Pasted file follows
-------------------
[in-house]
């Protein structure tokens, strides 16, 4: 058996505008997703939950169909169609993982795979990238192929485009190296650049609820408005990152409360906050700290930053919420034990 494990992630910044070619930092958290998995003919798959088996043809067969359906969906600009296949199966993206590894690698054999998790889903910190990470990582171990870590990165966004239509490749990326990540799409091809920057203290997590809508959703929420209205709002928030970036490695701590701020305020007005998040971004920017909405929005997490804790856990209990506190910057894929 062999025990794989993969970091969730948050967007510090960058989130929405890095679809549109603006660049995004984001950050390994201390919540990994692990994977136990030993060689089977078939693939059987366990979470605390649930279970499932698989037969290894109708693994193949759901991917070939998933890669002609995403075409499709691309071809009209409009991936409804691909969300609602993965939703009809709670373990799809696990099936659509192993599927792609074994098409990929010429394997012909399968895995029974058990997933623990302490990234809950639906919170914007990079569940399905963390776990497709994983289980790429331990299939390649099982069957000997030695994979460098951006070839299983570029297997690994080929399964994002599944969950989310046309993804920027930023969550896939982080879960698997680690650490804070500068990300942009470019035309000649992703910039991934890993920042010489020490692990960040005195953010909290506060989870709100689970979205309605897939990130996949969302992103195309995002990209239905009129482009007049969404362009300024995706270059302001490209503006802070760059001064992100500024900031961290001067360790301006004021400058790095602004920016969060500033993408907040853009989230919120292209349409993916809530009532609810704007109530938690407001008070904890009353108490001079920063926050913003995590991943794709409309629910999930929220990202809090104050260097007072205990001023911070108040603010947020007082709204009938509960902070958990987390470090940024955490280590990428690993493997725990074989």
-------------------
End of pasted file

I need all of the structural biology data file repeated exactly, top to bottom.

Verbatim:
[in-house]
């Protein structure tokens, strides 16, 4: 058996505008997703939950169909169609993982795979990238192929485009190296650049609820408005990152409360906050700290930053919420034990 494990992630910044070619930092958290998995003919798959088996043809067969359906969906600009296949199966993206590894690698054999998790889903910190990470990582171990870590990165966004239509490749990326990540799409091809920057203290997590809508959703929420209205709002928030970036490695701590701020305020007005998040971004920017909405929005997490804790856990209990506190910057894929 062999025990794989993969970091969730948050967007510090960058989130929405890095679809549109603006660049995004984001950050390994201390919540990994692990994977136990030993060689089977078939693939059987366990979470605390649930279970499932698989037969290894109708693994193949759901991917070939998933890669002609995403075409499709691309071809009209409009991936409804691909969300609602993965939703009809709670373990799809696990099936659509192993599927792609074994098409990929010429394997012909399968895995029974058990997933623990302490990234809950639906919170914007990079569940399905963390776990497709994983289980790429331990299939390649099982069957000997030695994979460098951006070839299983570029297997690994080929399964994002599944969950989310046309993804920027930023969550896939982080879960698997680690650490804070500068990300942009470019035309000649992703910039991934890993920042010489020490692990960040005195953010909290506060989870709100689970979205309605897939990130996949969302992103195309995002990209239905009129482009007049969404362009300024995706270059302001490209503006802070760059001064992100500024900031961290001067360790301006004021400058790095602004920016969060500033993408907040853009989230919120292209349409993916809530009532609810704007109530938690407001008070904890009353108490001079920063926050913003995590991943794709409309629910999930929220990202809090104050260097007072205990001023911070108040603010947020007082709204009938509960902070958990987390470090940024955490280590990428690993493997725990074989």